Brought to you by: The Trade Desk
TV networks in the ultracompetitive battle for kids seem to be trying just about anything they can think of heading into this year's upfront pitches to advertisers, touting old characters like Bugs Bunny, new apps for on-demand viewing and added awards shows they hope will be watched live.
Nickelodeon got the jump on its own upfront event, scheduled for Thursday night in New York, by announcing a robust slate of new shows earlier today. It said it has green-lit a pair of preschooler offerings, including a "Dora the Explorer" spinoff; a trio of cartoons including "Bad Seeds," about a bird and two jungle imps; and three live-action shows, including "Nicky, Ricky, Dicky & Daw," about 10-year-old quadruplets.
The network is renewing familiar shows such as "SpongeBob SquarePants," "Teenage Mutant Ninja Turtles" and "The Fairly OddParents."
But Nickelodeon is also making a play for kids who don't have the TV on, promising a Nick Jr. app that, like the Nick app before it, will let children stream full-length episodes live and on-demand, interact with characters like Dora and play games.
The Nick Jr. app will include ads, a commercial load similar to Nickelodeon's preschool TV block, where ads play before episodes begin but within episodes.
Last week, Cartoon Network announced the creation of Cartoon Network Anything, a "micro-network" designed to deliver snippets of content to mobile devices. The app will be free and won't require viewers to prove they pay for cable, unlike the Watch Cartoon Network app.
Disney Channel is also experimenting with how it releases content digitally, said Rita Ferro, exec VP-Disney Media Sales and Marketing. The network plans to keep experimenting with how it introduces shows, for example, something it began trying when it put the first nine episodes of "Sheriff Callie's Wild West" on the Watch Disney app last November before they ran on TV.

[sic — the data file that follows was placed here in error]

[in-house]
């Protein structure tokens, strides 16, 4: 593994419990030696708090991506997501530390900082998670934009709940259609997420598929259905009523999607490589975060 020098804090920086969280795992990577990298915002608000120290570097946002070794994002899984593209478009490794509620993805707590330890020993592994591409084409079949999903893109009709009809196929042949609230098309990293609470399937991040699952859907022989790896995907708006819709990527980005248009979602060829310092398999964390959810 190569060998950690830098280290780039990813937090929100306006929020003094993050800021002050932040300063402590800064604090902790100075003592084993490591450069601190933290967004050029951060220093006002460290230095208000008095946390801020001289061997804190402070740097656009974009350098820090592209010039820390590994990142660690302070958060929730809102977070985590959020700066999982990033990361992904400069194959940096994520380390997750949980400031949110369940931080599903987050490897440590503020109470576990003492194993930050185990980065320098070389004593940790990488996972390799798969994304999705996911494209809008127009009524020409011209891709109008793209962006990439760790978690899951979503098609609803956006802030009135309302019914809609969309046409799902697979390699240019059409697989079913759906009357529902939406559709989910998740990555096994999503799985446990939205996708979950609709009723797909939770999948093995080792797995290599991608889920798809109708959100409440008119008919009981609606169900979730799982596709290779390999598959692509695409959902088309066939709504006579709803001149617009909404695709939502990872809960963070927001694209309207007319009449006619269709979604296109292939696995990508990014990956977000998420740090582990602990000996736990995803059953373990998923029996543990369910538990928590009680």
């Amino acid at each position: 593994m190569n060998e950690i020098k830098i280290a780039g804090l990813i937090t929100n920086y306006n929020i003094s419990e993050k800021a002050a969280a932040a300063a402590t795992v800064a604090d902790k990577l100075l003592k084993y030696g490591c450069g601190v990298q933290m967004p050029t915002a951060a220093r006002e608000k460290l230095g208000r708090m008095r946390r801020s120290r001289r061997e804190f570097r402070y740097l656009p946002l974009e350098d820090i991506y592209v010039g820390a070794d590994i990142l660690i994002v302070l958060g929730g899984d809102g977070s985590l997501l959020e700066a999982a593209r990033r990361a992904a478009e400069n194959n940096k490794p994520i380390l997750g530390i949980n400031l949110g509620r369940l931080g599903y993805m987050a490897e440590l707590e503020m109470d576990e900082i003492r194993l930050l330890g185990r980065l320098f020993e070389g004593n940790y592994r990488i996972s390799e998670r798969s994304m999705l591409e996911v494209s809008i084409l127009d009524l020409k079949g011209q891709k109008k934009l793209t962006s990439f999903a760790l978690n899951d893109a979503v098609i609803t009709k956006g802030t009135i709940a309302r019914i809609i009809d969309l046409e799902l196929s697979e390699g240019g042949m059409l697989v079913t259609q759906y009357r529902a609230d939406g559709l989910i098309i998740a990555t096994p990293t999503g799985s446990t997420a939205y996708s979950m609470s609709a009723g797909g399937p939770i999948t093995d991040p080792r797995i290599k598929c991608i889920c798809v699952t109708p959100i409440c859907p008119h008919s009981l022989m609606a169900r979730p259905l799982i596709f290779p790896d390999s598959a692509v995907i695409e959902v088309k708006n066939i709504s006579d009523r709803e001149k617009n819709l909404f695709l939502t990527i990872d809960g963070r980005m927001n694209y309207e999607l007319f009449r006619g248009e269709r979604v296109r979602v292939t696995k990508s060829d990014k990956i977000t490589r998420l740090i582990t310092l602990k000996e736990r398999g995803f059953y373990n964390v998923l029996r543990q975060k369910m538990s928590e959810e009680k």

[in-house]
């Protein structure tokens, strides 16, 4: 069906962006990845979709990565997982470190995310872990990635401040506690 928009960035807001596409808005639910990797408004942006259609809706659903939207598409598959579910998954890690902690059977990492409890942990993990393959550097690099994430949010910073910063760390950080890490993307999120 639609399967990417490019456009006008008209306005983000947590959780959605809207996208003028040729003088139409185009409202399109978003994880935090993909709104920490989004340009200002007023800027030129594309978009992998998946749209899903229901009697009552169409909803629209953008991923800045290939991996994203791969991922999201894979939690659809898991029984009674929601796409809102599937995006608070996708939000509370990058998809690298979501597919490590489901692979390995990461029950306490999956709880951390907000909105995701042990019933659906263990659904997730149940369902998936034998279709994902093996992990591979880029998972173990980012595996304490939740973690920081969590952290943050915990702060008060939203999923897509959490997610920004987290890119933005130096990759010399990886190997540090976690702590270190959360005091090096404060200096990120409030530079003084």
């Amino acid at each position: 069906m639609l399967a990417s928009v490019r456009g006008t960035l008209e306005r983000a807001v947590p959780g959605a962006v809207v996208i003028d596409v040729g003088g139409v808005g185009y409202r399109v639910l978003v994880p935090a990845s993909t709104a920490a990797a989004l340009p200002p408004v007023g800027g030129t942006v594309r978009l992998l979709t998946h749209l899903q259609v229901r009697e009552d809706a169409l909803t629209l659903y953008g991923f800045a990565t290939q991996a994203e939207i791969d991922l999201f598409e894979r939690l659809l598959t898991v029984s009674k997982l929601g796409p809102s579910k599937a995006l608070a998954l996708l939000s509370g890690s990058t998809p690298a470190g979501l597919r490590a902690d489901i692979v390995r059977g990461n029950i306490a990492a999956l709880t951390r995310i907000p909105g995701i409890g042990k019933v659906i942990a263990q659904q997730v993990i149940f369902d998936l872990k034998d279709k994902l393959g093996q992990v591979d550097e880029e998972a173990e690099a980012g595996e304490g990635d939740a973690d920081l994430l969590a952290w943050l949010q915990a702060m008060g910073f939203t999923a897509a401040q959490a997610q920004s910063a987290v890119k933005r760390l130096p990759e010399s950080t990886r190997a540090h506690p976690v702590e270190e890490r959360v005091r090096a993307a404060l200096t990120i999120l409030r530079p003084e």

At the same time, kids' TV is following the broader industry lead and countering on-demand viewing with awards shows that viewers tend to watch live.
Nickelodeon this year is introducing Kids' Choice Sports, a new awards show celebrating sports stars, set to premiere on July 17. And Disney Channel will air the Radio Disney Music Awards on the network for the first time in April. It had previously been relegated to Radio Disney and the Watch Disney app.
Cartoon Network, meanwhile, said it has greenlit its first miniseries, "Over the Garden Wall," and is reviving classic characters like Bugs Bunny and Tom and Jerry.
Disney Channel's biggest programming announcement is the original live-action movie, "Descendants," which will introduce the children of classic Disney villains when it debuts in the summer of 2015. The movie is meant to create a new franchise for the channel, said Rita Ferro, exec VP-Disney Media Sales and Marketing.
Cartoon Network and Disney Channel both decided to skip the flashy presentations to advertisers this year in favor of one-on-one meetings.
Heading into upfront negotiations, Disney Channel continues to reign as the most-watched network for children. It averaged 1.3 million viewers in the 2-to-11 demographic in 2013, compared to 1 million for Nickelodeon and 6430,000 for Cartoon Network.
Cartoon has experienced the biggest hiccups over the past year, with viewership in the 2-to-11 demo down 21% from 2012. Nickelodeon is back on track after a bout of hemorrhaging viewers.
There's not a lot of growth opportunities to bring in new types of advertisers in the kids market, said Darcy Bowe, VP-media director, Starcom. The kid's marketplace has been stable but not expanding, she added.
So kid's networks have been making a bigger push to attract brands looking to target the whole family. Disney Channel's Ms. Ferro said she has seen uptick in auto, retail, hospitality and consumer packaged goods that are looking to speak to moms.
The networks are also seeing the erosion of a once-reliable asset: kids' propensity to view episodes many, many times. That's making digital platforms and a renewed focus on content all the more important, Ms. Bowe said.
"Watching a show over and over is not as strong as it once was because kids no there's so much new content they can get their hands on," she said.